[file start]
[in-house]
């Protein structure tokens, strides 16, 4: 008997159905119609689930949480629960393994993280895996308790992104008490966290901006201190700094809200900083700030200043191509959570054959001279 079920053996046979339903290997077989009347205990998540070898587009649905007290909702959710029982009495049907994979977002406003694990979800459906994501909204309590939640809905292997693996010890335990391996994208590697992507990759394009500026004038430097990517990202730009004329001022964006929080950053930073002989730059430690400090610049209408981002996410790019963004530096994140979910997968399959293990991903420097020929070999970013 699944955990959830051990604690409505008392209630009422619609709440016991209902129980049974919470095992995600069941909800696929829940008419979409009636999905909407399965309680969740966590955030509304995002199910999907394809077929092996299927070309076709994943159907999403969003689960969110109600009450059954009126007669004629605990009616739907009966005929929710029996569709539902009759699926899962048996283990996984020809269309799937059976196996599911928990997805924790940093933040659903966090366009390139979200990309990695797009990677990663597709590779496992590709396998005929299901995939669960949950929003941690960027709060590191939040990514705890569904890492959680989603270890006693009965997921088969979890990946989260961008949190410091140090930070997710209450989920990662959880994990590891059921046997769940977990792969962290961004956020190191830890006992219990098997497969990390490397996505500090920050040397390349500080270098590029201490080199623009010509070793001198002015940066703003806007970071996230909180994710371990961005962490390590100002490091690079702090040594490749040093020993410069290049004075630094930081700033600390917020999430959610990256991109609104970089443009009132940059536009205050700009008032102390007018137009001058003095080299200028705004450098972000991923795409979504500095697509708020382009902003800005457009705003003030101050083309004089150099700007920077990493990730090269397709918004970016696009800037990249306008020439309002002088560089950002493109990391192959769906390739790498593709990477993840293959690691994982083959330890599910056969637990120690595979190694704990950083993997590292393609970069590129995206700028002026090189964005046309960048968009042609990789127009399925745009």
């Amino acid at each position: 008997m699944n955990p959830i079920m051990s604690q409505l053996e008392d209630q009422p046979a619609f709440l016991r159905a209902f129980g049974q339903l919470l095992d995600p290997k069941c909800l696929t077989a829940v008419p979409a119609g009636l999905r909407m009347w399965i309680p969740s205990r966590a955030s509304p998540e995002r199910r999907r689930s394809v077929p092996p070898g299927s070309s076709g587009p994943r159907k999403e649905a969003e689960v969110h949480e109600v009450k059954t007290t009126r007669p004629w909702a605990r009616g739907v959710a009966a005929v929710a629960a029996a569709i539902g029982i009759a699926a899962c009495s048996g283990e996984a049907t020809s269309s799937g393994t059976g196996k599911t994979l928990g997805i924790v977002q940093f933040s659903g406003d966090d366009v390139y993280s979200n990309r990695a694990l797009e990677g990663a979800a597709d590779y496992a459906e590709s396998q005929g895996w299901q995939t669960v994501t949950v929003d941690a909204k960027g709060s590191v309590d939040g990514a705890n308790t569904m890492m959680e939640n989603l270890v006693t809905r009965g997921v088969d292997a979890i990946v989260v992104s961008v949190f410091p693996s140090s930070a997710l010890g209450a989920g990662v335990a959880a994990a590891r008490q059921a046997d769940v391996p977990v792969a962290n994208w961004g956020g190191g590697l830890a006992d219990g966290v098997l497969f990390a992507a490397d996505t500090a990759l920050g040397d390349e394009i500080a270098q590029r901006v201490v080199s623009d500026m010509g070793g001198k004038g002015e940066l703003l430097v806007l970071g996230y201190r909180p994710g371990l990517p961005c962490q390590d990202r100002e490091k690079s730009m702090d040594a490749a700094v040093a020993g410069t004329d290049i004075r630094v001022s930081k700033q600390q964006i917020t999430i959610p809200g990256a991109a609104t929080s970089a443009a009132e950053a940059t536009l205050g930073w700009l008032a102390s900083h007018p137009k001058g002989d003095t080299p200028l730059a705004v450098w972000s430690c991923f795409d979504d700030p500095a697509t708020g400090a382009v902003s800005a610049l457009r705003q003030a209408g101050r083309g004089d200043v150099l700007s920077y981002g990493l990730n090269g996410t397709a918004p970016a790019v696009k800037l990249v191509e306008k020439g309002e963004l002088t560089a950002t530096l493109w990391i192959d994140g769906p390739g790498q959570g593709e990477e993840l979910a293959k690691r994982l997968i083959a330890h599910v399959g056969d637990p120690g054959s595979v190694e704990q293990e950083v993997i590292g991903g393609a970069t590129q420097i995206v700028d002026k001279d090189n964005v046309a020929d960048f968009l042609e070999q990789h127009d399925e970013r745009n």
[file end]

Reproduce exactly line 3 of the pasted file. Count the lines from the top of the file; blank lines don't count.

């Amino acid at each position: 008997m699944n955990p959830i079920m051990s604690q409505l053996e008392d209630q009422p046979a619609f709440l016991r159905a209902f129980g049974q339903l919470l095992d995600p290997k069941c909800l696929t077989a829940v008419p979409a119609g009636l999905r909407m009347w399965i309680p969740s205990r966590a955030s509304p998540e995002r199910r999907r689930s394809v077929p092996p070898g299927s070309s076709g587009p994943r159907k999403e649905a969003e689960v969110h949480e109600v009450k059954t007290t009126r007669p004629w909702a605990r009616g739907v959710a009966a005929v929710a629960a029996a569709i539902g029982i009759a699926a899962c009495s048996g283990e996984a049907t020809s269309s799937g393994t059976g196996k599911t994979l928990g997805i924790v977002q940093f933040s659903g406003d966090d366009v390139y993280s979200n990309r990695a694990l797009e990677g990663a979800a597709d590779y496992a459906e590709s396998q005929g895996w299901q995939t669960v994501t949950v929003d941690a909204k960027g709060s590191v309590d939040g990514a705890n308790t569904m890492m959680e939640n989603l270890v006693t809905r009965g997921v088969d292997a979890i990946v989260v992104s961008v949190f410091p693996s140090s930070a997710l010890g209450a989920g990662v335990a959880a994990a590891r008490q059921a046997d769940v391996p977990v792969a962290n994208w961004g956020g190191g590697l830890a006992d219990g966290v098997l497969f990390a992507a490397d996505t500090a990759l920050g040397d390349e394009i500080a270098q590029r901006v201490v080199s623009d500026m010509g070793g001198k004038g002015e940066l703003l430097v806007l970071g996230y201190r909180p994710g371990l990517p961005c962490q390590d990202r100002e490091k690079s730009m702090d040594a490749a700094v040093a020993g410069t004329d290049i004075r630094v001022s930081k700033q600390q964006i917020t999430i959610p809200g990256a991109a609104t929080s970089a443009a009132e950053a940059t536009l205050g930073w700009l008032a102390s900083h007018p137009k001058g002989d003095t080299p200028l730059a705004v450098w972000s430690c991923f795409d979504d700030p500095a697509t708020g400090a382009v902003s800005a610049l457009r705003q003030a209408g101050r083309g004089d200043v150099l700007s920077y981002g990493l990730n090269g996410t397709a918004p970016a790019v696009k800037l990249v191509e306008k020439g309002e963004l002088t560089a950002t530096l493109w990391i192959d994140g769906p390739g790498q959570g593709e990477e993840l979910a293959k690691r994982l997968i083959a330890h599910v399959g056969d637990p120690g054959s595979v190694e704990q293990e950083v993997i590292g991903g393609a970069t590129q420097i995206v700028d002026k001279d090189n964005v046309a020929d960048f968009l042609e070999q990789h127009d399925e970013r745009n």